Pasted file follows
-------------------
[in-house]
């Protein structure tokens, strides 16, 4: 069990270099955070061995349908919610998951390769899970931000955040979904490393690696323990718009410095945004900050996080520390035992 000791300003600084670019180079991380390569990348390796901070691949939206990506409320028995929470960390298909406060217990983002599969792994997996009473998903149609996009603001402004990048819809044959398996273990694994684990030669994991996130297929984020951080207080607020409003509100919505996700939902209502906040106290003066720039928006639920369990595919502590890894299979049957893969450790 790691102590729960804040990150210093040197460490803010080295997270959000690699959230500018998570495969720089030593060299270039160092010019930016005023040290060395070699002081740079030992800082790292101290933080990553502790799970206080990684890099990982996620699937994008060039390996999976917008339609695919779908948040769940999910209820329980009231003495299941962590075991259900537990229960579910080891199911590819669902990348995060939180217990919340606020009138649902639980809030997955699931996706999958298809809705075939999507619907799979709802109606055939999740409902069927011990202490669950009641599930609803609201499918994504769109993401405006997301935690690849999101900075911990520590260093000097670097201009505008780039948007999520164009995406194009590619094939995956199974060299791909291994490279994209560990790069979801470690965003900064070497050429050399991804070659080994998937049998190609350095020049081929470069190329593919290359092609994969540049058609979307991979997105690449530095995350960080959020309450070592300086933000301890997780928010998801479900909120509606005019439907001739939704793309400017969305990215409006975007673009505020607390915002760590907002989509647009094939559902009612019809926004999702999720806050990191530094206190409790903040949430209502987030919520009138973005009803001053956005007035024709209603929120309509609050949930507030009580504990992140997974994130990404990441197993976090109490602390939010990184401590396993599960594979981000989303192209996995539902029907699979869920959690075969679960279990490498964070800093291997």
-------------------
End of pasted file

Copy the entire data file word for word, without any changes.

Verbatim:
[in-house]
């Protein structure tokens, strides 16, 4: 069990270099955070061995349908919610998951390769899970931000955040979904490393690696323990718009410095945004900050996080520390035992 000791300003600084670019180079991380390569990348390796901070691949939206990506409320028995929470960390298909406060217990983002599969792994997996009473998903149609996009603001402004990048819809044959398996273990694994684990030669994991996130297929984020951080207080607020409003509100919505996700939902209502906040106290003066720039928006639920369990595919502590890894299979049957893969450790 790691102590729960804040990150210093040197460490803010080295997270959000690699959230500018998570495969720089030593060299270039160092010019930016005023040290060395070699002081740079030992800082790292101290933080990553502790799970206080990684890099990982996620699937994008060039390996999976917008339609695919779908948040769940999910209820329980009231003495299941962590075991259900537990229960579910080891199911590819669902990348995060939180217990919340606020009138649902639980809030997955699931996706999958298809809705075939999507619907799979709802109606055939999740409902069927011990202490669950009641599930609803609201499918994504769109993401405006997301935690690849999101900075911990520590260093000097670097201009505008780039948007999520164009995406194009590619094939995956199974060299791909291994490279994209560990790069979801470690965003900064070497050429050399991804070659080994998937049998190609350095020049081929470069190329593919290359092609994969540049058609979307991979997105690449530095995350960080959020309450070592300086933000301890997780928010998801479900909120509606005019439907001739939704793309400017969305990215409006975007673009505020607390915002760590907002989509647009094939559902009612019809926004999702999720806050990191530094206190409790903040949430209502987030919520009138973005009803001053956005007035024709209603929120309509609050949930507030009580504990992140997974994130990404990441197993976090109490602390939010990184401590396993599960594979981000989303192209996995539902029907699979869920959690075969679960279990490498964070800093291997």